Nice to have

Gore-Tex Knee-high Gaiters

I hesitate to buy them when my good friends told me to. But once I tried them, I will never go into the backcountry without them. They prevent sand/water/snow/mud from entering into your boots and protect you from cuts and scratches, and even mosquito bites if you are wearing shorts.

Click for larger image The mud would have been in or on my boots if I didn't use the gaiters.

It also keep my lower legs dry, warm and well ventilated.

Get a pair of gaiters made of Gore-tex and with a durable under strap.

Waterproof Sombrero (round hat)

Remember the last time you put on your gore-tex jacket hood to cover your head. It worked, right? But did you notice you couldn't hear anything that you friends said. Your friend had to either yell very loudly or speak in front of you. It is so nice to have a waterproof sombrero (or round hat) to cover your forehead, ears and your neck, and more importantly you will hear more of what you friends are trying to say.

The sombrero protect me from rain and sun, and I can hear my friends from behind.

Get one with Gore-tex shell and mesh liner.
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Crazy Creek type Camp Chair

Notice that it is difficult to find a chair to support your back in the open country so that you can lean back and relax. Most people will just sit on the ground and lean against their backpacks. Bring a Crazy Creek type folding Chair. You can sit on it, use it as a kneeling pad, a bump pad, a fan, a windscreen or an umbrella if you need to. It is actually very handy and versatile.

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I can sit back and relax and I don't have
to worry about the wet ground and rocks
underneath my bump.

2-way 14-channel Family Radios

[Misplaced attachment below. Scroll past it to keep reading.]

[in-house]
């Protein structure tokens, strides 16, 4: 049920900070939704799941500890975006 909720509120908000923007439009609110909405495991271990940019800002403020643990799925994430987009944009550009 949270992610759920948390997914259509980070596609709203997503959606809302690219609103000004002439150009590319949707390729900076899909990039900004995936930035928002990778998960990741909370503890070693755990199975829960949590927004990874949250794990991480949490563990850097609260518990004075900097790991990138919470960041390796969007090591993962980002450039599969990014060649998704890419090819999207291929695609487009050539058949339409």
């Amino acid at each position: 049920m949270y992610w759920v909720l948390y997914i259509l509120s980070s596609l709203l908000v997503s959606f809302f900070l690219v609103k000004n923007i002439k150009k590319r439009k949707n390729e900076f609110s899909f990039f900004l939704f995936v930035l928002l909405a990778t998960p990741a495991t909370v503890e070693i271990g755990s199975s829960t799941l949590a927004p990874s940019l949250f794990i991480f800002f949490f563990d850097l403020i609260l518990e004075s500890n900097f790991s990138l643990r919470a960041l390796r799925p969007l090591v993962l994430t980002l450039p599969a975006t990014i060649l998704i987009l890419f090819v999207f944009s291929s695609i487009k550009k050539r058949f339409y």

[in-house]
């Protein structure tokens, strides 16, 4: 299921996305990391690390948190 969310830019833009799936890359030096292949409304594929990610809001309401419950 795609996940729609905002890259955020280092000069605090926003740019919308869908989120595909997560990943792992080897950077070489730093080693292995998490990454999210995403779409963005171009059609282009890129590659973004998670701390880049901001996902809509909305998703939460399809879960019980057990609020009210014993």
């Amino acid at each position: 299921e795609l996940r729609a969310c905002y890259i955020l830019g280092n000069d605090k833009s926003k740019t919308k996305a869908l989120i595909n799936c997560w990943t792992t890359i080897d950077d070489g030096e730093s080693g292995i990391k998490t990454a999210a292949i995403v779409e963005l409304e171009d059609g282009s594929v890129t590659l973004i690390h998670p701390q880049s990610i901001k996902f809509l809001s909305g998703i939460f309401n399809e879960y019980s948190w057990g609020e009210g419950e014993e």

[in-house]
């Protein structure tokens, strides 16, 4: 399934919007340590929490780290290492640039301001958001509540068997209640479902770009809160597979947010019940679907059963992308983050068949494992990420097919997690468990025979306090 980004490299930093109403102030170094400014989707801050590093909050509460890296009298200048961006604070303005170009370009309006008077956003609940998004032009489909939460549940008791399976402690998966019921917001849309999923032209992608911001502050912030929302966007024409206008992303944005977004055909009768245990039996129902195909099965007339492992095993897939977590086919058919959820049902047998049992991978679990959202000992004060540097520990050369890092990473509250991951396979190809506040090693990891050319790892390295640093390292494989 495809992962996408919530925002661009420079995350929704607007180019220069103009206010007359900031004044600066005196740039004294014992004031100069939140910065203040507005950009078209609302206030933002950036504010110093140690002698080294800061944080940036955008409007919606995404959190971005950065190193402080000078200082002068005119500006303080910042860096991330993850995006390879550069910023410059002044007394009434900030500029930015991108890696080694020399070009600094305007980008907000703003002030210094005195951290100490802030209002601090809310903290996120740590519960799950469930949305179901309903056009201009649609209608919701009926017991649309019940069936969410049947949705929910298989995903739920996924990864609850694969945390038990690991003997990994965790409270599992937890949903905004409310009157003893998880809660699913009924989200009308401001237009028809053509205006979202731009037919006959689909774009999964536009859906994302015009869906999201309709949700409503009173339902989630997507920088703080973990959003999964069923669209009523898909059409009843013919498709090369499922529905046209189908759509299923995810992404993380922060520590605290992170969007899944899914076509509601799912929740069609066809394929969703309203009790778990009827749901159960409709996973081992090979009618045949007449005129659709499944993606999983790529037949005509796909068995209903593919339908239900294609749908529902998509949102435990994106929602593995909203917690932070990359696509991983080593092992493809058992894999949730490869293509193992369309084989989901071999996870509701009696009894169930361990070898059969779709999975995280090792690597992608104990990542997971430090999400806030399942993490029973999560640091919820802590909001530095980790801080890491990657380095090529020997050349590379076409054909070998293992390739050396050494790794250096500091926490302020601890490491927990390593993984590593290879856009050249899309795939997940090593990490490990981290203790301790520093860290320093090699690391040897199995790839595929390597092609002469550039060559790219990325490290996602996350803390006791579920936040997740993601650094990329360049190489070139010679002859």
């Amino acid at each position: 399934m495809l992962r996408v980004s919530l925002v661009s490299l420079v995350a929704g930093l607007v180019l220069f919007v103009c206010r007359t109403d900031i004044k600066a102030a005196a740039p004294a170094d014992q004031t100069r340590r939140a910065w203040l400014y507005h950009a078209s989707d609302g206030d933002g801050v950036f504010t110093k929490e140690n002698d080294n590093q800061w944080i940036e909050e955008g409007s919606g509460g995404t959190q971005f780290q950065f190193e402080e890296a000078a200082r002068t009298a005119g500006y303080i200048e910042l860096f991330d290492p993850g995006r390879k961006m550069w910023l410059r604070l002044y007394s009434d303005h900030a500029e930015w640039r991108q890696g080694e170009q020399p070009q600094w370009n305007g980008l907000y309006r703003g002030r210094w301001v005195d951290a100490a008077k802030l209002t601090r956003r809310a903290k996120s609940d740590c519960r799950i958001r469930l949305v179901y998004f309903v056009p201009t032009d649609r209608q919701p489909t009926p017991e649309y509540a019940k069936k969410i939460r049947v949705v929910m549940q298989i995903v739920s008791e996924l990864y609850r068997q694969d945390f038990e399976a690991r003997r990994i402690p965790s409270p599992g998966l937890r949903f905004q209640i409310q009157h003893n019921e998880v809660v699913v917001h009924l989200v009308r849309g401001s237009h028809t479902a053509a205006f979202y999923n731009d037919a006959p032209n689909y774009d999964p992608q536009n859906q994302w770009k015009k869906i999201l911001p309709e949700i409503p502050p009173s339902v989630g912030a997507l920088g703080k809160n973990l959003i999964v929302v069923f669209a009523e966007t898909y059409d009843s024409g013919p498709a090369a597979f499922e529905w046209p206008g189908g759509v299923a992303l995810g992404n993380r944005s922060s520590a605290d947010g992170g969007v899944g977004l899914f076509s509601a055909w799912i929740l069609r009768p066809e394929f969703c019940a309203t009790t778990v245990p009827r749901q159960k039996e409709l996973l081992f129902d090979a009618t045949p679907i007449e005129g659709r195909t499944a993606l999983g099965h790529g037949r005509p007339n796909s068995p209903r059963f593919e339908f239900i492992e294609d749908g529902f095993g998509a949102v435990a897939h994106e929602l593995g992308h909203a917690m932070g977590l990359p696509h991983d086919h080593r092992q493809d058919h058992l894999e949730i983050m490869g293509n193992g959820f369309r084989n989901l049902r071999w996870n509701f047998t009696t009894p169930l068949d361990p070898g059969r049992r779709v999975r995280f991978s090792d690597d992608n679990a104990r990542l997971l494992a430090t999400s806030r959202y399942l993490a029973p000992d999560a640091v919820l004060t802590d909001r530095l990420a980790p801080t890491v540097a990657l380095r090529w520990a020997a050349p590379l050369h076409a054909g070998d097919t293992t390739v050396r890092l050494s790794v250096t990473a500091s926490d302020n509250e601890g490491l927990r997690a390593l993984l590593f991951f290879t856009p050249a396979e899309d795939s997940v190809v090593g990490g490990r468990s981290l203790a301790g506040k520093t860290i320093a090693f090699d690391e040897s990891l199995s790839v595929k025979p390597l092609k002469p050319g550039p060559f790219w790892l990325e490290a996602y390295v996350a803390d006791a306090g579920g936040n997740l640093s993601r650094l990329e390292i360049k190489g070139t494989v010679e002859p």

If you in a large group or joining another group by yourself, it is very nice to have your own radio. You can keep close contact while you are scouting for new trails, skiing, paddling or going off camp for a day hike. You can use it to talk to the other drivers for directions. It is worth bringing along.

2-way radios become very handy when you have a very large group.

But having radios also encourage people to seperate from others, this could be a probelm.
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Communal Serving Spoon

It can be annoying trying to scoop/serve soup to your bowl in the backcountry? Bring along a measuring spoon (1/2 or 1 cup size). You can probably get a cheap one from the dollar store. You can use it for serving food/soups, and even measuring ingredients.

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Serving with a deep measuring
spoon (1 cup size) really helps
a lot at camp.

Trekking Poles

They basically function as your 3rd and 4th legs. In addition to helping you balance, more importantly it takes some weight off your knees and feet while carrying your heavy pack. I am sure you will appreciate bringing them the 3rd day into your hiking trip. You can also use the poles as tarp poles, for hanging laundry or to test how deep a creek is.

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